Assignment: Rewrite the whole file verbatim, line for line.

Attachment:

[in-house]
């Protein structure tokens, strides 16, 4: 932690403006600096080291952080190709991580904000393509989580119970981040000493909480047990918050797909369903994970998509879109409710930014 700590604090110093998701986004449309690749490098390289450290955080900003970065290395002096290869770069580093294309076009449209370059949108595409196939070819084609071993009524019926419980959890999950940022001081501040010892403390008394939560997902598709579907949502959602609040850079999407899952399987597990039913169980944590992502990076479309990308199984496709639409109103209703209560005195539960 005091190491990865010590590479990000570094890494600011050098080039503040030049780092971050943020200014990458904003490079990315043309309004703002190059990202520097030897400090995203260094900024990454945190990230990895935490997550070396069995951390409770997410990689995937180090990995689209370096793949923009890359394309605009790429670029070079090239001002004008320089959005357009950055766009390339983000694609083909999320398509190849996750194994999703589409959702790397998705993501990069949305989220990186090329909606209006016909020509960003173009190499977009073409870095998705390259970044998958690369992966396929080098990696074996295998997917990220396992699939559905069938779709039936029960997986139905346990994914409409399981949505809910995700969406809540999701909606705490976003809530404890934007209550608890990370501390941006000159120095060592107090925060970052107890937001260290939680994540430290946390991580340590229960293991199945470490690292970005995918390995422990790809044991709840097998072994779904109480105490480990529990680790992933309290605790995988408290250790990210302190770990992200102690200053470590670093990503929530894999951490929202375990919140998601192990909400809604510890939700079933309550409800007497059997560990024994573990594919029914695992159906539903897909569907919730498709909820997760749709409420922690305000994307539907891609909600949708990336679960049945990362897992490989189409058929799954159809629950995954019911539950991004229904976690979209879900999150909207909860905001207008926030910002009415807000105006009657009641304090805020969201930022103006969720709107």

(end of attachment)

[in-house]
């Protein structure tokens, strides 16, 4: 932690403006600096080291952080190709991580904000393509989580119970981040000493909480047990918050797909369903994970998509879109409710930014 700590604090110093998701986004449309690749490098390289450290955080900003970065290395002096290869770069580093294309076009449209370059949108595409196939070819084609071993009524019926419980959890999950940022001081501040010892403390008394939560997902598709579907949502959602609040850079999407899952399987597990039913169980944590992502990076479309990308199984496709639409109103209703209560005195539960 005091190491990865010590590479990000570094890494600011050098080039503040030049780092971050943020200014990458904003490079990315043309309004703002190059990202520097030897400090995203260094900024990454945190990230990895935490997550070396069995951390409770997410990689995937180090990995689209370096793949923009890359394309605009790429670029070079090239001002004008320089959005357009950055766009390339983000694609083909999320398509190849996750194994999703589409959702790397998705993501990069949305989220990186090329909606209006016909020509960003173009190499977009073409870095998705390259970044998958690369992966396929080098990696074996295998997917990220396992699939559905069938779709039936029960997986139905346990994914409409399981949505809910995700969406809540999701909606705490976003809530404890934007209550608890990370501390941006000159120095060592107090925060970052107890937001260290939680994540430290946390991580340590229960293991199945470490690292970005995918390995422990790809044991709840097998072994779904109480105490480990529990680790992933309290605790995988408290250790990210302190770990992200102690200053470590670093990503929530894999951490929202375990919140998601192990909400809604510890939700079933309550409800007497059997560990024994573990594919029914695992159906539903897909569907919730498709909820997760749709409420922690305000994307539907891609909600949708990336679960049945990362897992490989189409058929799954159809629950995954019911539950991004229904976690979209879900999150909207909860905001207008926030910002009415807000105006009657009641304090805020969201930022103006969720709107």